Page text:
“The mortar exploded in the tube atop of the victim’s head a few seconds later and caused the victim to fall to the ground,” according to the commission’s report. “The victim was taken to a local hospital and later transported to a medical center where he died the next day due to his injuries.”
When and where
When assessing type of injuries, researchers found half of all injuries were to the hands; 32 percent were to the eyes; 27 percent to the face; and 20 percent involved the torso. About 58 percent of patients suffered from burns.
Among the kids, 27 suffered burns after legalization, where six did before. Only five of those pediatric burns after legalization involved sparklers.
“Those were superficial burns,” Galet said.
Although Iowa’s Senate Bill 489 legalized the sale of fireworks between June 1 and July 8 and also from Dec. 10 to Jan. 3, fireworks injuries predominantly have occurred in June and July. Of the 107 reported post-legalization, 98 came in those two months — with a combined five in May and August and just one each in January, February, March and April.
Drugs and alcohol
While most fireworks-related patients who presented at the trauma centers weren’t screened for drugs or alcohol, a higher number of those who were tested positive, according to the data.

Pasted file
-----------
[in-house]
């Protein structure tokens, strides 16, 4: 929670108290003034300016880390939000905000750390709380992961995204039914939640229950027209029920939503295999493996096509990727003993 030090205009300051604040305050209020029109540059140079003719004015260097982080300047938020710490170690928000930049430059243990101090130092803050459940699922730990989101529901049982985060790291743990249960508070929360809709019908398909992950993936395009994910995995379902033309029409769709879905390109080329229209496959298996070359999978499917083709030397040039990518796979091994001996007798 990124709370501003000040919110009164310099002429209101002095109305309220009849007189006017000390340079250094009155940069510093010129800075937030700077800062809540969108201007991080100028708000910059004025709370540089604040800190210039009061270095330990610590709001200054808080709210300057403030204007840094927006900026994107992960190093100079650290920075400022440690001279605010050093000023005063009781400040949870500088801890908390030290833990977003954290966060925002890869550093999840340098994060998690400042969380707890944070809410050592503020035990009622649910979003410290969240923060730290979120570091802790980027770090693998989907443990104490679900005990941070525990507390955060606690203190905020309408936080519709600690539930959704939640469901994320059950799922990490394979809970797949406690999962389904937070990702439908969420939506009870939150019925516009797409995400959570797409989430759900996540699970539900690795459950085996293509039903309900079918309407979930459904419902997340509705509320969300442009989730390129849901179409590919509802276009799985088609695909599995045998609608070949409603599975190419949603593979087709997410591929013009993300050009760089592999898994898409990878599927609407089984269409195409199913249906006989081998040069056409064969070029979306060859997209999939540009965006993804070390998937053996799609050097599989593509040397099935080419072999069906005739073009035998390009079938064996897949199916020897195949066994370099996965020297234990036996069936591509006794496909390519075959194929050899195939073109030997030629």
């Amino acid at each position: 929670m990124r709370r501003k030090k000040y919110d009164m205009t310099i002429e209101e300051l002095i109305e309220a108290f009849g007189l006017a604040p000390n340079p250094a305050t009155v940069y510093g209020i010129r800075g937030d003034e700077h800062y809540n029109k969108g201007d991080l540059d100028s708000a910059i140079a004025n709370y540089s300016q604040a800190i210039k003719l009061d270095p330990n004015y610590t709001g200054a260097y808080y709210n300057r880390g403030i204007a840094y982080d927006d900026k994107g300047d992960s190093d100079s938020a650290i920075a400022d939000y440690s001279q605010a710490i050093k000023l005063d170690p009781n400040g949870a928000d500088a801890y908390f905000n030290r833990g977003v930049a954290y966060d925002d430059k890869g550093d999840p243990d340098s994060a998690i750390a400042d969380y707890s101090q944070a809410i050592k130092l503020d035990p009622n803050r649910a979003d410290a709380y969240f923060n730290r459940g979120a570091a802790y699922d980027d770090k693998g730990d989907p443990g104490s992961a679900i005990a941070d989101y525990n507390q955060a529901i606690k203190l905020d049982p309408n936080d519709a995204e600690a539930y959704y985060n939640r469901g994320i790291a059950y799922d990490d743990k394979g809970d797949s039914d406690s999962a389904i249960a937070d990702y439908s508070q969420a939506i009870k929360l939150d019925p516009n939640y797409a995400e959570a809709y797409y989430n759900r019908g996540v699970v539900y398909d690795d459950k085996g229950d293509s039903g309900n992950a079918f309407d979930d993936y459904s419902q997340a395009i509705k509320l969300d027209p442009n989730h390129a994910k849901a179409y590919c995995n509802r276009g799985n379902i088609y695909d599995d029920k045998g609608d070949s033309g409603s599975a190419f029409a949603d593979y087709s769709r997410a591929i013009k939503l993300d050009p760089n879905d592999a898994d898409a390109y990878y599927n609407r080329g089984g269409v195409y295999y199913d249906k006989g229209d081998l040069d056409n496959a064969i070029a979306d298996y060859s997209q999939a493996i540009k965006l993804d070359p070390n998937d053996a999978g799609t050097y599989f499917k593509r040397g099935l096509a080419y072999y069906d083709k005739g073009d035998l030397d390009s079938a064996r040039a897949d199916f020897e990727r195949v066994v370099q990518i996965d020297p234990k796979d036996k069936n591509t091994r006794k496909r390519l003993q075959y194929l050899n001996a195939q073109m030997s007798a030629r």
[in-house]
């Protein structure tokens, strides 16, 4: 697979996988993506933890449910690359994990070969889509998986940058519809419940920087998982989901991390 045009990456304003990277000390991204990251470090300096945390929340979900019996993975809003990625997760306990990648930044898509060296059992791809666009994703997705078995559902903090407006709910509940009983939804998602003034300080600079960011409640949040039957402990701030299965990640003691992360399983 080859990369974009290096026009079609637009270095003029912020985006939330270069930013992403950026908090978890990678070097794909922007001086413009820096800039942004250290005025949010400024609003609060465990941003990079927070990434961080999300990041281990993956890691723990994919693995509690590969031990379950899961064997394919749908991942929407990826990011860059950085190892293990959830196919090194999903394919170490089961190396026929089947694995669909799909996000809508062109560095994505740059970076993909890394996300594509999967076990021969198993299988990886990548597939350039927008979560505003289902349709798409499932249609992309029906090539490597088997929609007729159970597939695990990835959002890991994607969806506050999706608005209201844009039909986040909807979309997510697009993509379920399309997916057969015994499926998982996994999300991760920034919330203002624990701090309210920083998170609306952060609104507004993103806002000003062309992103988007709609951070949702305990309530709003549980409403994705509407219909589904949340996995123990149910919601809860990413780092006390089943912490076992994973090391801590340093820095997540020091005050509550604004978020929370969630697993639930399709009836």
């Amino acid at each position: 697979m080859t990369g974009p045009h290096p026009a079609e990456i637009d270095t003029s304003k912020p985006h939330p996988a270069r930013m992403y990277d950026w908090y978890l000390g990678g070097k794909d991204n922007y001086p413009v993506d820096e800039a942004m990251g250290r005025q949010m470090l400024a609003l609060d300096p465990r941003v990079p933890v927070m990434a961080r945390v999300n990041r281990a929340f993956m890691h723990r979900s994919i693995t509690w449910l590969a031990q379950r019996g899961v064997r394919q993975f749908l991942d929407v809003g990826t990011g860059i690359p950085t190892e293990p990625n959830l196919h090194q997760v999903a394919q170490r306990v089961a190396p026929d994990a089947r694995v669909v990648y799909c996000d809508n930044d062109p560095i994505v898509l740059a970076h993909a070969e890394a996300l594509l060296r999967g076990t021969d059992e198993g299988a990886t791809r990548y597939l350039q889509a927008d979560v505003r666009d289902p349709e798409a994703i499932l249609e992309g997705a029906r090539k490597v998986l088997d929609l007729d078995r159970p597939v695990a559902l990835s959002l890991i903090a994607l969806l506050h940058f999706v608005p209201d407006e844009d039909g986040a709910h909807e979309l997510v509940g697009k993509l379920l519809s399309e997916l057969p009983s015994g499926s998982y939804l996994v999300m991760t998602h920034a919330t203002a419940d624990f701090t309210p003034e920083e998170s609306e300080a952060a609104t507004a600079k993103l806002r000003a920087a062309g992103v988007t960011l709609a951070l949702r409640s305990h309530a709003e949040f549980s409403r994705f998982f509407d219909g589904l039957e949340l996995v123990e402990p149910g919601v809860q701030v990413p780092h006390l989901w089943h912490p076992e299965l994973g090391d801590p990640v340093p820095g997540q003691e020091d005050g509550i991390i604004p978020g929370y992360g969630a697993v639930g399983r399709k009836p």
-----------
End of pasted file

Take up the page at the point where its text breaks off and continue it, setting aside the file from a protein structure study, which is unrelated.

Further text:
Where just two tested positive for alcohol pre-legalization, health care providers found 13 had alcohol in their systems after. Where only one patient tested positive for drugs before fireworks became legal, 18 of those injured tested positive after.
“Drinking alcohol or using drugs is highly correlated with injury, compared to not,” Takacs said.
The consumer safety commission last year reported tallying about 10,000 injuries treated in U.S. hospital emergency rooms during the 2019 calendar year — or about 3.1 per 100,000 people. About 7,300 fireworks-related injuries in 2019 — or 73 percent of the total — were treated between June 21 and July 21.
The UI research found Iowa’s recent increase is far higher than national trends, which Takacs speculated is due to its 2017 fireworks legalization.
“I'm guessing it’s because we were the last to legalize,” he said. “And so there's a learning process. And it probably takes years — as the data shows — before the general public gets smarter in handling fireworks.”